A refinery in Toledo, Ohio requested Envent to bring their propane storage tanks to an LEL level acceptable for personnel to make entry. Envent would connect their EMECS units to their connection point, and process vapors until the customer samples, and deems degassed.
This job proved to have many uncertainties not typically noticed at first glance of a normal degas. The Refinery identified early on there would be traces amount of liquid propane in the tanks, After further investigation and after Envent already mobilized to the job, The customer disclosed they weren’t sure how much liquid propane we could expect, but it could be up to 1700 barrels.
Envent couldn’t process the propane at full capacity due to several limiting factors. For one, every refinery wants to be a good neighbor, and Envent’s job location was across the street from a neighborhood. When increasing the flow, Envent’s units become very loud, and the refinery received noise complaints, to which they requested the units’ noise be toned down. Also, the EMECS units utilize an 8-inch connection to allow vapors to flow quickly into their system. Unfortunately, the connection to the tanks was 2-inch, causing a bottleneck on allowable flow, and slowing the project further.
Envent utilized a third-party nitrogen generator to further purge the tanks of LEL. Envent would pressure the tanks with 120psi of nitrogen, then process the vapors through the EMECS units. The customer would sample the tanks’ LEL levels, and if it was not an acceptable level, Envent would repeat the process.
The lack of knowledge of how much liquid in the tanks proved a gruesome process. Envent knew of the trace amount of liquid beforehand, and brought their stand-alone propane vaporizers to convert the propane liquid to gas, allowing the EMECS units to process the vapors efficiently. The adjustment Envent made was simple: Keep vaporizing and monitoring pressure gauges until the liquid was gone. Once the liquid had been removed, Envent bypassed the vaporizers, and went direct to their units.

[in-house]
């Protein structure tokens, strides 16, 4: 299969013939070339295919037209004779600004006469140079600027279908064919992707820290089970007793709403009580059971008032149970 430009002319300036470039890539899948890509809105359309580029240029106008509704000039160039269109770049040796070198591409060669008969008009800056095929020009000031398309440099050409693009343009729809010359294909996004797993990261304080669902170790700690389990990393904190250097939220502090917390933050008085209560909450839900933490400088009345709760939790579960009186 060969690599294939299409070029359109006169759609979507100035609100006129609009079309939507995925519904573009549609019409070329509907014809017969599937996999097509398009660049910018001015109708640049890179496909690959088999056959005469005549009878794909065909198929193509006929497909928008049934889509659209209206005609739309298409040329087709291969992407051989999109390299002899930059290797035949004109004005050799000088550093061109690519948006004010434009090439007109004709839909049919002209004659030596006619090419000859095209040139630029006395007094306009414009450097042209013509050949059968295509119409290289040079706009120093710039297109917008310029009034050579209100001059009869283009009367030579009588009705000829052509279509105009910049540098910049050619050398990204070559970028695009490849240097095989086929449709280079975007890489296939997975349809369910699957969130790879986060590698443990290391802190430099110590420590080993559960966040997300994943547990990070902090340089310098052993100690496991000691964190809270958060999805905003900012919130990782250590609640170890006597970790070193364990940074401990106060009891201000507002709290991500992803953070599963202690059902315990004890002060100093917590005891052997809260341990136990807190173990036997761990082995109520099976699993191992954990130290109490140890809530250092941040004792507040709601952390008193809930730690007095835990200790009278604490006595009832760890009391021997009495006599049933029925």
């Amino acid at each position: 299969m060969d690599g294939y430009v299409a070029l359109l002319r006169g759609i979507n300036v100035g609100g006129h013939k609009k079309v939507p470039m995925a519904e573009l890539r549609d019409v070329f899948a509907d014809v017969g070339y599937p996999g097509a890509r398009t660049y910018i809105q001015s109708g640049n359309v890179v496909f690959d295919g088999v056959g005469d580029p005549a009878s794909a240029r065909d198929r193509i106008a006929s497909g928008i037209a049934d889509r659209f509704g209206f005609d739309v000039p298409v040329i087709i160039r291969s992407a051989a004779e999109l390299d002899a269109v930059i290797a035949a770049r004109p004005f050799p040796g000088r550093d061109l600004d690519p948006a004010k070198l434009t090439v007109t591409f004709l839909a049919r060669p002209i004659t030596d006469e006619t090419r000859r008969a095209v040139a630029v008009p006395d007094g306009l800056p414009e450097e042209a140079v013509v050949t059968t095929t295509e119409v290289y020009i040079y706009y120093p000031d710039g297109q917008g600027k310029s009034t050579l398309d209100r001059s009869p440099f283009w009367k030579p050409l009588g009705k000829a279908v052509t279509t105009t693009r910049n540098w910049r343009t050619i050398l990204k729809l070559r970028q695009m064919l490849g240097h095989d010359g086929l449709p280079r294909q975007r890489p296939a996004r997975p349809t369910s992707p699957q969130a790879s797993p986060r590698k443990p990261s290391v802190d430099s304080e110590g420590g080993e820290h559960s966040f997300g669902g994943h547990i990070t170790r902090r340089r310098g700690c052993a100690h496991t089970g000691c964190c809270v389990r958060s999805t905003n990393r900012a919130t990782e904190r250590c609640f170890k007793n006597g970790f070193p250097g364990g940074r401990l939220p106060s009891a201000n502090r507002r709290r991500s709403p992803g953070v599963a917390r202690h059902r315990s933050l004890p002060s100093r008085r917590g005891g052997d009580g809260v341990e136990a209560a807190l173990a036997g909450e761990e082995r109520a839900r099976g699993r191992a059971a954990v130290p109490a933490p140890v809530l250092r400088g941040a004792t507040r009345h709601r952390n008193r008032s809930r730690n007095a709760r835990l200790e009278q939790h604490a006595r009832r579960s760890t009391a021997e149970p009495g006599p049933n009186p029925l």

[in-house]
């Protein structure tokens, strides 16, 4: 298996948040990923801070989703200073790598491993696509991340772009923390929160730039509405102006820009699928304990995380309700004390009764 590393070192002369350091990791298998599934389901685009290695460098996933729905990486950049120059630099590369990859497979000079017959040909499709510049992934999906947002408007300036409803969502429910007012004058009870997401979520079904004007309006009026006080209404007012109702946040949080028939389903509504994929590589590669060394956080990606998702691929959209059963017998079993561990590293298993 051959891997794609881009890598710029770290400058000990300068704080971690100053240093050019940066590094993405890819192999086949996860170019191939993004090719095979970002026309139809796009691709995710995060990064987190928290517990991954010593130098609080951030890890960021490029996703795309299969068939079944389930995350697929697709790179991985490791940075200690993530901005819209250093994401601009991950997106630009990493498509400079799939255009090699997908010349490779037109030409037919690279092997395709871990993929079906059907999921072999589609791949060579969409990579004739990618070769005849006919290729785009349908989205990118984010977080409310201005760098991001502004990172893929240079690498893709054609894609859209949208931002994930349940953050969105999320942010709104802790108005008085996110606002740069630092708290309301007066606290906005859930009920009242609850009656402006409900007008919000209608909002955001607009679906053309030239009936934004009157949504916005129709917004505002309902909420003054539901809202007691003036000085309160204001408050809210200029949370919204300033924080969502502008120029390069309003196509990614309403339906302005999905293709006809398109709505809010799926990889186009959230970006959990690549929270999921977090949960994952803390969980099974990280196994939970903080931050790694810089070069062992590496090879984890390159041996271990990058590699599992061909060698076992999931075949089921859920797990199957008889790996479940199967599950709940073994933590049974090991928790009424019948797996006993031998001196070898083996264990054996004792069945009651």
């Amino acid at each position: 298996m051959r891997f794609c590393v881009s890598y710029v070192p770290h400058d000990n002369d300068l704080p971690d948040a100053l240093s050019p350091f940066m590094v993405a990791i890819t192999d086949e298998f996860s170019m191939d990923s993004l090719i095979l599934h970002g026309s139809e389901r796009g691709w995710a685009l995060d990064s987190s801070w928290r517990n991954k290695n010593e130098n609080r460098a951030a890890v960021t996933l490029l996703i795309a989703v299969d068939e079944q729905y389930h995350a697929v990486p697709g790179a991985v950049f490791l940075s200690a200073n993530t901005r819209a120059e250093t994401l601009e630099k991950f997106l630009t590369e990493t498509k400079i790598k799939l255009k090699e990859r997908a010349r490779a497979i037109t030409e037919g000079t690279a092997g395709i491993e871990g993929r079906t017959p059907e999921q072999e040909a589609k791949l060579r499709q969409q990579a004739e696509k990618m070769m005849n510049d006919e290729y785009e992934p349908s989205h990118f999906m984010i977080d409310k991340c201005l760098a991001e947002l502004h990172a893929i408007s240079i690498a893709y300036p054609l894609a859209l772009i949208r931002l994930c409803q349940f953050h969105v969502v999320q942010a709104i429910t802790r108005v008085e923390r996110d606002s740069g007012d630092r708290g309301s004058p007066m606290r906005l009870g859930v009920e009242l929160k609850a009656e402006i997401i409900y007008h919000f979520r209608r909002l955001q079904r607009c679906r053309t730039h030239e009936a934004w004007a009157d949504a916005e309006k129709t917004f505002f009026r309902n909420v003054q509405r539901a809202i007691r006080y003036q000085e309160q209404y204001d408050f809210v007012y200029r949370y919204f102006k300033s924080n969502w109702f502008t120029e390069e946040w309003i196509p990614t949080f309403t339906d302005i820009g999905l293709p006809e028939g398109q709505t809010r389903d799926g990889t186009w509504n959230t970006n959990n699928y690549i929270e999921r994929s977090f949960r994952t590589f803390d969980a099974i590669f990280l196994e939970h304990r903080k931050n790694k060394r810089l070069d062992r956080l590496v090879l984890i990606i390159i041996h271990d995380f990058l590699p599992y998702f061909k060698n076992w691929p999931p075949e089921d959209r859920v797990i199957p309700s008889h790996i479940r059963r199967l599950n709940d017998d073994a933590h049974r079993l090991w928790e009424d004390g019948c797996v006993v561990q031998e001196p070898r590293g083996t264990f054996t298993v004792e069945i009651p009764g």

Because of the flow restrictions, the only the approach that made most sense is to run the units at an optimal speed as to not make too much noise, but maximize flow. This was done by ensuring balance between both EMECS units remained at around 50% capacity, and pull off the 2-inch vapor line until the degas was completed.
After the initial removal of the liquid and vapor, nitrogen was introduced into the tanks using nitrogen generators. Within this manifold of propane tanks, there were a lot of places stubborn propane could sit. With this in mind, pressuring up the vessels would have to be a multi-step process, but is very difficult to know exactly how many steps it would take to lower the LEL. Our customer, Envent and their third party all worked in tandem to complete this process, pressuring up, burning the vapors, then sampling the LELs, until eventually, the tank’s LELs were lowered completely.
Among all the scope changes and uncertainties, Envent handled them masterfully, and allowed them to gain this refinerys trust as an engineering-driven thermal oxidation company.